As the result of a 2013 lawsuit that alleged that just over a dozen inmates had been killed by extreme heat while serving their time in a Texas prison, the state is being ordered to release the number of heat-related deaths to the public.
U.S. District Judge Keith Ellison (no, not that one) has given the state 30 days to comply with the order.
Of course, thanks to false record-keeping and a desire to cover their own asses, Texas is likely to move around a few victims of the heat into other less terrible categories like “natural causes,” and “unknown.”
The lawsuit that brought this order about was a civil rights case which made the case that at least 13 inmates had died of heat-related deaths in the state since 2007. 11 of those were in 2011 alone during a major heat wave.
The cause of this is clear: in some facilities across the state, little to no air conditioning is provided, meaning that elderly or disabled inmates are exposed to extreme temperatures with little chance of relief. The lawsuit argues that that qualifies under “cruel and unusual punishment” and should be rectified.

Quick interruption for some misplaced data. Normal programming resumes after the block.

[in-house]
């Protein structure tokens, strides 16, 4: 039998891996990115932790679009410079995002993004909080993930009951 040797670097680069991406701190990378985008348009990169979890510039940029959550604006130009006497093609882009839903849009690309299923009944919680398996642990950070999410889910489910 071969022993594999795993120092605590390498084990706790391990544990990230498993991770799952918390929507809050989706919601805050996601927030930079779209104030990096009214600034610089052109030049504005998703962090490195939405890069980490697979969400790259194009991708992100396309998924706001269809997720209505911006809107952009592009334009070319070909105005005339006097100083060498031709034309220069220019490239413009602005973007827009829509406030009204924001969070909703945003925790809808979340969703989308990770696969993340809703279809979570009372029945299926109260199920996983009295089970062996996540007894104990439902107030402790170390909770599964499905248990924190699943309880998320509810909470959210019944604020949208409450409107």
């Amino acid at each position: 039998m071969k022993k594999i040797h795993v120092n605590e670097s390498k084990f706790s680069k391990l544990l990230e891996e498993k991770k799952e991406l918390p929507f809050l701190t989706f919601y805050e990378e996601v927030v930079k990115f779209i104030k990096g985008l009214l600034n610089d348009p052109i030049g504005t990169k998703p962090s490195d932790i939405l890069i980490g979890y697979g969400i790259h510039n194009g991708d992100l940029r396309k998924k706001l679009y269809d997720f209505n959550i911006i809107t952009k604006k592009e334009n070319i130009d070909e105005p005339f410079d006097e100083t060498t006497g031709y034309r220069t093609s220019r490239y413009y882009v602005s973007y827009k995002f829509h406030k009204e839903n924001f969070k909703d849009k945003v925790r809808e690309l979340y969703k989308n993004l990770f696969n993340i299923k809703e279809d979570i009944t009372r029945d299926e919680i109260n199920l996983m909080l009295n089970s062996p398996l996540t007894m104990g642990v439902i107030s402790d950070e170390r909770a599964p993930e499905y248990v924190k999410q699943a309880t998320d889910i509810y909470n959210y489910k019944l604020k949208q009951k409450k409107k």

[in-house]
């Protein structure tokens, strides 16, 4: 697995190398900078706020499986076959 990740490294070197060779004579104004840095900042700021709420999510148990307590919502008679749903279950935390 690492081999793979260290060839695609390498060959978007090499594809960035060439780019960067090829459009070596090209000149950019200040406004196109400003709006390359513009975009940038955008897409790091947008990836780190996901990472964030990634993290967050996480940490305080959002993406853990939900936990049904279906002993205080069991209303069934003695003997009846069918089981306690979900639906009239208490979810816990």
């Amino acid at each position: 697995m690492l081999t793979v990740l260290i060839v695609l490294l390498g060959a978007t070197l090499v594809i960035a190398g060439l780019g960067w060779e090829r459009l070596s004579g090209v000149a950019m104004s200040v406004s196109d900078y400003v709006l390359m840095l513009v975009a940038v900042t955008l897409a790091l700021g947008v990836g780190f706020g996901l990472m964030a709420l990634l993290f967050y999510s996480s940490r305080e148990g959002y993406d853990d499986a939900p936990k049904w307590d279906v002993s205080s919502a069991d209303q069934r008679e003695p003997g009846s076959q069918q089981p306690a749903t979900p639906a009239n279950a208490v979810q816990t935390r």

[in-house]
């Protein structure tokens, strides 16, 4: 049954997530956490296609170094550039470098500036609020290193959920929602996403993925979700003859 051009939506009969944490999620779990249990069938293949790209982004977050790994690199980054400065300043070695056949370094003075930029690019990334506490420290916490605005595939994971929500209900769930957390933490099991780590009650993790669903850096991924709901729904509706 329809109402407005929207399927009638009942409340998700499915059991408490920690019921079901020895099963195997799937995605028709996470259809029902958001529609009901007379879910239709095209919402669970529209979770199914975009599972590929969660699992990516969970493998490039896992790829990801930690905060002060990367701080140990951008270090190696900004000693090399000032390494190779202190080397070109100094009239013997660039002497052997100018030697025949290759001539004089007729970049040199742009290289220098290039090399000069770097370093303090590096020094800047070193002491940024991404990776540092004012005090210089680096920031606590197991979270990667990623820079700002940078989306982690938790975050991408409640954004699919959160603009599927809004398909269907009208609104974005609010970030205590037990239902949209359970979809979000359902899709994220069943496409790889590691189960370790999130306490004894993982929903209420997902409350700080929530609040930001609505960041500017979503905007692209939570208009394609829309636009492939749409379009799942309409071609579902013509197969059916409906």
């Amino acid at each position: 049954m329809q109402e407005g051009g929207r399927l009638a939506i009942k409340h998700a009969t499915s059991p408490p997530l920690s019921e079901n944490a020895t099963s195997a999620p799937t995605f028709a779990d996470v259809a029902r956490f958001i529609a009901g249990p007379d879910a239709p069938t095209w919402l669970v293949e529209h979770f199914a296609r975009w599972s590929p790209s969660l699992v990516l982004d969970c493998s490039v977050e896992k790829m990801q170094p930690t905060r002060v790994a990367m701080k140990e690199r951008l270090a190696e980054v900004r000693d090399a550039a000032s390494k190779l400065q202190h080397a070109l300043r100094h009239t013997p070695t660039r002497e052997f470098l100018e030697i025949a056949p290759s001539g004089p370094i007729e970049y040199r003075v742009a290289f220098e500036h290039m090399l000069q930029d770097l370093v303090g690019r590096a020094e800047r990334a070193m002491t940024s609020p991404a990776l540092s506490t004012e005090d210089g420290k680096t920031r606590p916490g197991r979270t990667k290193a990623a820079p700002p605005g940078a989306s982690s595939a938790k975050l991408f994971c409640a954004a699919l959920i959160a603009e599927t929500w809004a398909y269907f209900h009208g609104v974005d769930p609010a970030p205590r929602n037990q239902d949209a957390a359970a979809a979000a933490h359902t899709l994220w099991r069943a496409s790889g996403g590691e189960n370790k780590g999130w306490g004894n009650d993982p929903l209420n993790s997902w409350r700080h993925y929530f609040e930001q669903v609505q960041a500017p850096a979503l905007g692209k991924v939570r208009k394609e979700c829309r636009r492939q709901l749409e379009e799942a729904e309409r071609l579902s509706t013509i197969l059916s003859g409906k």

In fact, in all but 30 of the state’s 109 prison facilities, there is at least some part of the prison that is not air conditioned.
Of course some would argue that air conditioning is not a required necessity for someone being punished in prison – but when we see individuals dying from the heat and lack of care, it is time to take action.
The first step is transparency, which the state will hopefully provide in the coming days so that the court system and the nation can fully grasp this quietly growing issue.